A Soil Survey from the Early 1990s Valuable in Today's Decisions

River

NPS Photo

In the early 1990s, Dave Swanson (then at the Natural Resources Conservation Service) and his National Park Service colleagues began to gather as much information about the Kobuk River Unit (the westernmost management unit of Gates of the Arctic National Park and Preserve) as possible. They wanted to be prepared should a road project be proposed. They conducted a soils inventory to understand the soil, permafrost, hydrologic, and vegetation conditions in the region, spending a good amount of time in the field to learn what the land was like. Their work resulted in a soils inventory for Gates of the Arctic National Park and Preserve.

That road project has come up. In November of 2010, the Alaska Department of Transportation and Public Facilities notified the National Park Service of its intent to submit an application for access across the Kobuk River area of Gates of the Arctic NP&Pres. By 2013, teams were formed and more studies were underway to inform the environmental analysis. An application was submitted in 2016, and now (2018) the determination of the route is being made and environmental analyses are in full swing. Dave Swanson is part of the team.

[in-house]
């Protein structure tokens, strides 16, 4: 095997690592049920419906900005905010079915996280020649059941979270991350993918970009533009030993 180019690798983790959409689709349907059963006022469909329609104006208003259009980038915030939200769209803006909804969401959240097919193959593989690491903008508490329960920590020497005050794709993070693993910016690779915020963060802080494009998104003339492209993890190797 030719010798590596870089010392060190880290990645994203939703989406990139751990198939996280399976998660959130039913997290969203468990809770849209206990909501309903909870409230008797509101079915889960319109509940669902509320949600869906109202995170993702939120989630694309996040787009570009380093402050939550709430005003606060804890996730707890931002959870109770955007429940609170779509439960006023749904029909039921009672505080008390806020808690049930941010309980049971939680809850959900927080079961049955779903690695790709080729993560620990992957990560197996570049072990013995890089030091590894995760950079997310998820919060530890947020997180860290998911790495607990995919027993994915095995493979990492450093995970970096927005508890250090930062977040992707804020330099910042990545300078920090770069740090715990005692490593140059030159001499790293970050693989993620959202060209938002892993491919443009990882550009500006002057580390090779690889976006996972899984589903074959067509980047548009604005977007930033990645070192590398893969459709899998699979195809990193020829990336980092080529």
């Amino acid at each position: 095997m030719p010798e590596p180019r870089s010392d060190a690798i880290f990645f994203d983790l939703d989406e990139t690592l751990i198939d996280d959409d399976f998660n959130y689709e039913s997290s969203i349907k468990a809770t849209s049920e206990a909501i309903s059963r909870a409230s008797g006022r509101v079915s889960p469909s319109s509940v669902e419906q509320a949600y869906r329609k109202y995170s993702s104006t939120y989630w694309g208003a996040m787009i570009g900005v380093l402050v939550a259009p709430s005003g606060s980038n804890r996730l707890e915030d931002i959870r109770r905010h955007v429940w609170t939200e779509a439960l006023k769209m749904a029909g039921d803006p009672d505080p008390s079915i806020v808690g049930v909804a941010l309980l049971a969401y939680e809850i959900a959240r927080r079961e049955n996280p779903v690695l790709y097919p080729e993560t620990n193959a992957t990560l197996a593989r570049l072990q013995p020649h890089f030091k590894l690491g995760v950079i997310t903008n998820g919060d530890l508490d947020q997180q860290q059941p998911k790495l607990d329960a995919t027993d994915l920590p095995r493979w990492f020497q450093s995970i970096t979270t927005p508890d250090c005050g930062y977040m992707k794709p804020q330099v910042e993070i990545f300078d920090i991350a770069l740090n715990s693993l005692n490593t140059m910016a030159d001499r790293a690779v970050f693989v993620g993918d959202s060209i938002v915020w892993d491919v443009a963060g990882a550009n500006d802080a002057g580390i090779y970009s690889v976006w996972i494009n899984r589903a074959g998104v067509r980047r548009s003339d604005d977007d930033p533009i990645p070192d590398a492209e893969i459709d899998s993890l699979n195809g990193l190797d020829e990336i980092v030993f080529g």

“Portions of the proposed route have permafrost that is a thaw-subsidence hazard and, due to the way that water runs off over permafrost, there is a danger that contaminants (heavy metals like lead and cadmium) could flow into water bodies along the route, including Nutuvukti Lake, ” Dave said. He had a fieldwork camp near this sensitive part of the proposed route and spent a few days there sampling for the soils inventory. DOT recently gathered some more permafrost information (by drilling, so deeper than the shovel survey back in the ‘90s) and confirmed the permafrost conditions that Dave inferred from shallow observations more than 20 years ago.

The information in the inventory, even after more than 20 years, is valuable for decisions today. Even more valuable is having Dave Swanson on staff, who conducted the inventory, and can share his knowledge in the decision-making process.

Gates of the Arctic

NPS Photo